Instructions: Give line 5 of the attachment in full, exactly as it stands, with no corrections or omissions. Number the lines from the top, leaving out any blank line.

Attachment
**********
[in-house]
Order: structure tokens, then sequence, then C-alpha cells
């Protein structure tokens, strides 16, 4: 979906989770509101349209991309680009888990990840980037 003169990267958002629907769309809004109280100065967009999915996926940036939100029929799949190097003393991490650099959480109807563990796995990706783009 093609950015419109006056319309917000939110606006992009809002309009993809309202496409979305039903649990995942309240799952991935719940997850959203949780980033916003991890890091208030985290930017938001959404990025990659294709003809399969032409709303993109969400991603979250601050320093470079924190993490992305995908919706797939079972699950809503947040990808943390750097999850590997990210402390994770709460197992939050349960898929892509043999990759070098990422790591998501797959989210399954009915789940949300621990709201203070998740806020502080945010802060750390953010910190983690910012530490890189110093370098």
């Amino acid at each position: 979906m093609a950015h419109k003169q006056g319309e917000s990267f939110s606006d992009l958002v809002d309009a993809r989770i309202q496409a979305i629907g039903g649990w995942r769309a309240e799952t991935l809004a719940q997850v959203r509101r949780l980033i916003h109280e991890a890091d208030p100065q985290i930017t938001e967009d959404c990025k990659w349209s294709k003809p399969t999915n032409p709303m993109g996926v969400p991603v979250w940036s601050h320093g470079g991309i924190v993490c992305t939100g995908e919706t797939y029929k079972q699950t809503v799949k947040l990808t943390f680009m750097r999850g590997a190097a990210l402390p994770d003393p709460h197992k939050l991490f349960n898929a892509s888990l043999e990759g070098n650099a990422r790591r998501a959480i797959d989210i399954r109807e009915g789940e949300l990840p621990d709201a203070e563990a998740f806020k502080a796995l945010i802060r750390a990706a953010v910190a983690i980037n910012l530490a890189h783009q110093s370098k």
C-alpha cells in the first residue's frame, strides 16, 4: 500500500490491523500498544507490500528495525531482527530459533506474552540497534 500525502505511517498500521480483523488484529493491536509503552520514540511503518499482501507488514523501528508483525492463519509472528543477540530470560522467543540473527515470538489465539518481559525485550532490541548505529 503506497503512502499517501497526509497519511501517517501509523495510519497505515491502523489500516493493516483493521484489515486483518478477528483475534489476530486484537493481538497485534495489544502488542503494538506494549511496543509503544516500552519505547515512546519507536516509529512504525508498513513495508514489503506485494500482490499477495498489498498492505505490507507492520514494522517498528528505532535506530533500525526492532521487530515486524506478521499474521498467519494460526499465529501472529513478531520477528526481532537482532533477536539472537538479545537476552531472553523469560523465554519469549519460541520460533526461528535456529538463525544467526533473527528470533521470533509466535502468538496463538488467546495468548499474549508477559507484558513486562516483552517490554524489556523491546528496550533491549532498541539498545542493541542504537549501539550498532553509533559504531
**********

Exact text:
C-alpha cells in the first residue's frame, strides 16, 4: 500500500490491523500498544507490500528495525531482527530459533506474552540497534 500525502505511517498500521480483523488484529493491536509503552520514540511503518499482501507488514523501528508483525492463519509472528543477540530470560522467543540473527515470538489465539518481559525485550532490541548505529 503506497503512502499517501497526509497519511501517517501509523495510519497505515491502523489500516493493516483493521484489515486483518478477528483475534489476530486484537493481538497485534495489544502488542503494538506494549511496543509503544516500552519505547515512546519507536516509529512504525508498513513495508514489503506485494500482490499477495498489498498492505505490507507492520514494522517498528528505532535506530533500525526492532521487530515486524506478521499474521498467519494460526499465529501472529513478531520477528526481532537482532533477536539472537538479545537476552531472553523469560523465554519469549519460541520460533526461528535456529538463525544467526533473527528470533521470533509466535502468538496463538488467546495468548499474549508477559507484558513486562516483552517490554524489556523491546528496550533491549532498541539498545542493541542504537549501539550498532553509533559504531